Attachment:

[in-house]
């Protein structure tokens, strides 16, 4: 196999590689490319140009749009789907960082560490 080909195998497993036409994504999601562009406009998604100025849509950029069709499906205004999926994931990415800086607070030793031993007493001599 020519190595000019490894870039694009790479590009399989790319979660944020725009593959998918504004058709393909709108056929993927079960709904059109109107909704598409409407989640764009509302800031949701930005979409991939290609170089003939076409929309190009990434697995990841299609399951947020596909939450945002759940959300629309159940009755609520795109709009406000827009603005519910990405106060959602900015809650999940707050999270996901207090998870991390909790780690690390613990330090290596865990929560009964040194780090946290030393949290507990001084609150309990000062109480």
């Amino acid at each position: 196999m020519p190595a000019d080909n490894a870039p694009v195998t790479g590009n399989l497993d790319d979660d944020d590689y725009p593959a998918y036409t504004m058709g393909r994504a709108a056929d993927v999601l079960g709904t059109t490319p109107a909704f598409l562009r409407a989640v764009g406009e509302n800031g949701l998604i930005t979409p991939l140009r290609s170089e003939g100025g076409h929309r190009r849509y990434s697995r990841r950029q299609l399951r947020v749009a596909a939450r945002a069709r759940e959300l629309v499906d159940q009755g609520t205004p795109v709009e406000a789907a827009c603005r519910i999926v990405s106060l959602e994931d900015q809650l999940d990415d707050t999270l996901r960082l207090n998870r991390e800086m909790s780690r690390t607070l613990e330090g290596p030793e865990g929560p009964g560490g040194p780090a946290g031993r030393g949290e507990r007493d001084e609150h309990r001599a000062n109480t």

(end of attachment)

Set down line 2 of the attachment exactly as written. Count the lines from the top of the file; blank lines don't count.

């Protein structure tokens, strides 16, 4: 196999590689490319140009749009789907960082560490 080909195998497993036409994504999601562009406009998604100025849509950029069709499906205004999926994931990415800086607070030793031993007493001599 020519190595000019490894870039694009790479590009399989790319979660944020725009593959998918504004058709393909709108056929993927079960709904059109109107909704598409409407989640764009509302800031949701930005979409991939290609170089003939076409929309190009990434697995990841299609399951947020596909939450945002759940959300629309159940009755609520795109709009406000827009603005519910990405106060959602900015809650999940707050999270996901207090998870991390909790780690690390613990330090290596865990929560009964040194780090946290030393949290507990001084609150309990000062109480």